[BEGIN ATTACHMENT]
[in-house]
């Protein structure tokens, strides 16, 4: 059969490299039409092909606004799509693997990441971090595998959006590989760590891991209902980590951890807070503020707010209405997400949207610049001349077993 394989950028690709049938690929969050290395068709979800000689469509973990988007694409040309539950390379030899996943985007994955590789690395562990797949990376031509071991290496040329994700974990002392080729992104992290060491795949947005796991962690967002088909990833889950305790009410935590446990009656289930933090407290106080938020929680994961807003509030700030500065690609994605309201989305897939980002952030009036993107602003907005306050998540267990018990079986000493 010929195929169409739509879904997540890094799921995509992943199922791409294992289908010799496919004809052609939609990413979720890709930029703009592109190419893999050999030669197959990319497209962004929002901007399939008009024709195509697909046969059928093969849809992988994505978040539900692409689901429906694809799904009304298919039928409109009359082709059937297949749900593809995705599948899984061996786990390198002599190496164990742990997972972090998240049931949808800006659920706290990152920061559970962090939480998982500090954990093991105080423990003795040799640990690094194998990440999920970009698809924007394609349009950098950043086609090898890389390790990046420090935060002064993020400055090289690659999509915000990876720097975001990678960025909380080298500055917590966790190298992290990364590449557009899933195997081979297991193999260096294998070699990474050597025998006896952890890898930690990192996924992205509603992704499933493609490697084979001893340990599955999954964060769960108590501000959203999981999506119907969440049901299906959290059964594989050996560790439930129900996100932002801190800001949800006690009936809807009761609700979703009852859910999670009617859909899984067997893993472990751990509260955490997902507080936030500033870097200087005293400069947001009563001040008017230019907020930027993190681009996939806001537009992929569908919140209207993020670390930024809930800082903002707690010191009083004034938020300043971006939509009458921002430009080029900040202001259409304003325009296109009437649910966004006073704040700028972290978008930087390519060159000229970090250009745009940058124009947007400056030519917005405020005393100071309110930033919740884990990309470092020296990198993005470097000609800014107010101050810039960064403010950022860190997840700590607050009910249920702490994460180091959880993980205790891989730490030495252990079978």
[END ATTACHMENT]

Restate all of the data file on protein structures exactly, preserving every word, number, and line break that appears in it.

[in-house]
């Protein structure tokens, strides 16, 4: 059969490299039409092909606004799509693997990441971090595998959006590989760590891991209902980590951890807070503020707010209405997400949207610049001349077993 394989950028690709049938690929969050290395068709979800000689469509973990988007694409040309539950390379030899996943985007994955590789690395562990797949990376031509071991290496040329994700974990002392080729992104992290060491795949947005796991962690967002088909990833889950305790009410935590446990009656289930933090407290106080938020929680994961807003509030700030500065690609994605309201989305897939980002952030009036993107602003907005306050998540267990018990079986000493 010929195929169409739509879904997540890094799921995509992943199922791409294992289908010799496919004809052609939609990413979720890709930029703009592109190419893999050999030669197959990319497209962004929002901007399939008009024709195509697909046969059928093969849809992988994505978040539900692409689901429906694809799904009304298919039928409109009359082709059937297949749900593809995705599948899984061996786990390198002599190496164990742990997972972090998240049931949808800006659920706290990152920061559970962090939480998982500090954990093991105080423990003795040799640990690094194998990440999920970009698809924007394609349009950098950043086609090898890389390790990046420090935060002064993020400055090289690659999509915000990876720097975001990678960025909380080298500055917590966790190298992290990364590449557009899933195997081979297991193999260096294998070699990474050597025998006896952890890898930690990192996924992205509603992704499933493609490697084979001893340990599955999954964060769960108590501000959203999981999506119907969440049901299906959290059964594989050996560790439930129900996100932002801190800001949800006690009936809807009761609700979703009852859910999670009617859909899984067997893993472990751990509260955490997902507080936030500033870097200087005293400069947001009563001040008017230019907020930027993190681009996939806001537009992929569908919140209207993020670390930024809930800082903002707690010191009083004034938020300043971006939509009458921002430009080029900040202001259409304003325009296109009437649910966004006073704040700028972290978008930087390519060159000229970090250009745009940058124009947007400056030519917005405020005393100071309110930033919740884990990309470092020296990198993005470097000609800014107010101050810039960064403010950022860190997840700590607050009910249920702490994460180091959880993980205790891989730490030495252990079978």